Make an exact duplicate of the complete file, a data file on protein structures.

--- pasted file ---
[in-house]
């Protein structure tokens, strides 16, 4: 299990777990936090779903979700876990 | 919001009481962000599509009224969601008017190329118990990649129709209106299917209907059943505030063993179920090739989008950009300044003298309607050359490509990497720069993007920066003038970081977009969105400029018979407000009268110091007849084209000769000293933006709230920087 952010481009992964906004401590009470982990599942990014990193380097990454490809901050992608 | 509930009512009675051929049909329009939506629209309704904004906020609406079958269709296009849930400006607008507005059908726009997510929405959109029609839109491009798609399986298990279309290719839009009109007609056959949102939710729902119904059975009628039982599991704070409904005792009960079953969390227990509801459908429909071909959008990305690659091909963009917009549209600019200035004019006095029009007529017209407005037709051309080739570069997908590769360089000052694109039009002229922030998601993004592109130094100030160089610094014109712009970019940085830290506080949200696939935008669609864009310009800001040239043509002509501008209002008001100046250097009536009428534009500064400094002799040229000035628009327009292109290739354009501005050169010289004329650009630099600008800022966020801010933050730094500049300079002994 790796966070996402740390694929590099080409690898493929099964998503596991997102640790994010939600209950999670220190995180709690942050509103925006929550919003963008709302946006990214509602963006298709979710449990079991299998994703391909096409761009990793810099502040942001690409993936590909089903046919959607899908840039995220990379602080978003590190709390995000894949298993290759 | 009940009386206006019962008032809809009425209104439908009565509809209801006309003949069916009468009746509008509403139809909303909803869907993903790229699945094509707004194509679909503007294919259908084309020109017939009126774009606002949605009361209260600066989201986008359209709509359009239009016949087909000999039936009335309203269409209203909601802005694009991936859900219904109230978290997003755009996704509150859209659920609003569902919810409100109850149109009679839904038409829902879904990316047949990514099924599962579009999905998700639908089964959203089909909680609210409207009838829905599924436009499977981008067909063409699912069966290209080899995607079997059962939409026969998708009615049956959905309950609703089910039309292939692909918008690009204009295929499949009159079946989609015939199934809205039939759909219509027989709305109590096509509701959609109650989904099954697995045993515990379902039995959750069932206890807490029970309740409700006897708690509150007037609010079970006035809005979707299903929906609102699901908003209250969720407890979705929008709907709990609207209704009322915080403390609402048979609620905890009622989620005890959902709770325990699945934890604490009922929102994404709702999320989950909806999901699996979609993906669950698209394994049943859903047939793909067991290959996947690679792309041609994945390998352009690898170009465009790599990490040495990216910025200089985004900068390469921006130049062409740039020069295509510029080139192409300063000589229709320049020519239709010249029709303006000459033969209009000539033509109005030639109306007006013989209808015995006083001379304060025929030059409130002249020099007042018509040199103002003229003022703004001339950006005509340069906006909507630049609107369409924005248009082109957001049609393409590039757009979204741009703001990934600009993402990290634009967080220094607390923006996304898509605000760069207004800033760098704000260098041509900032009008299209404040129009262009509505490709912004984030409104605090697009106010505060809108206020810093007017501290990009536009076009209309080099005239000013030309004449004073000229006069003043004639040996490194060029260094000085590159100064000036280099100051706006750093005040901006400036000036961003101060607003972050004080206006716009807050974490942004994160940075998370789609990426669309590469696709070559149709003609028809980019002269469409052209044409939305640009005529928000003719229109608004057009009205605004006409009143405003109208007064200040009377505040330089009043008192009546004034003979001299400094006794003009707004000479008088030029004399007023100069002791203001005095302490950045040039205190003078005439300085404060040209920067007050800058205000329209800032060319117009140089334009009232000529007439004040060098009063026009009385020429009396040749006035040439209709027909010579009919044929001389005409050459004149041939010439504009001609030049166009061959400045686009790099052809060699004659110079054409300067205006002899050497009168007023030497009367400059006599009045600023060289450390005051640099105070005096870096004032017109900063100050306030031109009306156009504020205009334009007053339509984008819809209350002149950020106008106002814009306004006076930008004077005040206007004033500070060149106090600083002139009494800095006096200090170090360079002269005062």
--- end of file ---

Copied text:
[in-house]
């Protein structure tokens, strides 16, 4: 299990777990936090779903979700876990 | 919001009481962000599509009224969601008017190329118990990649129709209106299917209907059943505030063993179920090739989008950009300044003298309607050359490509990497720069993007920066003038970081977009969105400029018979407000009268110091007849084209000769000293933006709230920087 952010481009992964906004401590009470982990599942990014990193380097990454490809901050992608 | 509930009512009675051929049909329009939506629209309704904004906020609406079958269709296009849930400006607008507005059908726009997510929405959109029609839109491009798609399986298990279309290719839009009109007609056959949102939710729902119904059975009628039982599991704070409904005792009960079953969390227990509801459908429909071909959008990305690659091909963009917009549209600019200035004019006095029009007529017209407005037709051309080739570069997908590769360089000052694109039009002229922030998601993004592109130094100030160089610094014109712009970019940085830290506080949200696939935008669609864009310009800001040239043509002509501008209002008001100046250097009536009428534009500064400094002799040229000035628009327009292109290739354009501005050169010289004329650009630099600008800022966020801010933050730094500049300079002994 790796966070996402740390694929590099080409690898493929099964998503596991997102640790994010939600209950999670220190995180709690942050509103925006929550919003963008709302946006990214509602963006298709979710449990079991299998994703391909096409761009990793810099502040942001690409993936590909089903046919959607899908840039995220990379602080978003590190709390995000894949298993290759 | 009940009386206006019962008032809809009425209104439908009565509809209801006309003949069916009468009746509008509403139809909303909803869907993903790229699945094509707004194509679909503007294919259908084309020109017939009126774009606002949605009361209260600066989201986008359209709509359009239009016949087909000999039936009335309203269409209203909601802005694009991936859900219904109230978290997003755009996704509150859209659920609003569902919810409100109850149109009679839904038409829902879904990316047949990514099924599962579009999905998700639908089964959203089909909680609210409207009838829905599924436009499977981008067909063409699912069966290209080899995607079997059962939409026969998708009615049956959905309950609703089910039309292939692909918008690009204009295929499949009159079946989609015939199934809205039939759909219509027989709305109590096509509701959609109650989904099954697995045993515990379902039995959750069932206890807490029970309740409700006897708690509150007037609010079970006035809005979707299903929906609102699901908003209250969720407890979705929008709907709990609207209704009322915080403390609402048979609620905890009622989620005890959902709770325990699945934890604490009922929102994404709702999320989950909806999901699996979609993906669950698209394994049943859903047939793909067991290959996947690679792309041609994945390998352009690898170009465009790599990490040495990216910025200089985004900068390469921006130049062409740039020069295509510029080139192409300063000589229709320049020519239709010249029709303006000459033969209009000539033509109005030639109306007006013989209808015995006083001379304060025929030059409130002249020099007042018509040199103002003229003022703004001339950006005509340069906006909507630049609107369409924005248009082109957001049609393409590039757009979204741009703001990934600009993402990290634009967080220094607390923006996304898509605000760069207004800033760098704000260098041509900032009008299209404040129009262009509505490709912004984030409104605090697009106010505060809108206020810093007017501290990009536009076009209309080099005239000013030309004449004073000229006069003043004639040996490194060029260094000085590159100064000036280099100051706006750093005040901006400036000036961003101060607003972050004080206006716009807050974490942004994160940075998370789609990426669309590469696709070559149709003609028809980019002269469409052209044409939305640009005529928000003719229109608004057009009205605004006409009143405003109208007064200040009377505040330089009043008192009546004034003979001299400094006794003009707004000479008088030029004399007023100069002791203001005095302490950045040039205190003078005439300085404060040209920067007050800058205000329209800032060319117009140089334009009232000529007439004040060098009063026009009385020429009396040749006035040439209709027909010579009919044929001389005409050459004149041939010439504009001609030049166009061959400045686009790099052809060699004659110079054409300067205006002899050497009168007023030497009367400059006599009045600023060289450390005051640099105070005096870096004032017109900063100050306030031109009306156009504020205009334009007053339509984008819809209350002149950020106008106002814009306004006076930008004077005040206007004033500070060149106090600083002139009494800095006096200090170090360079002269005062």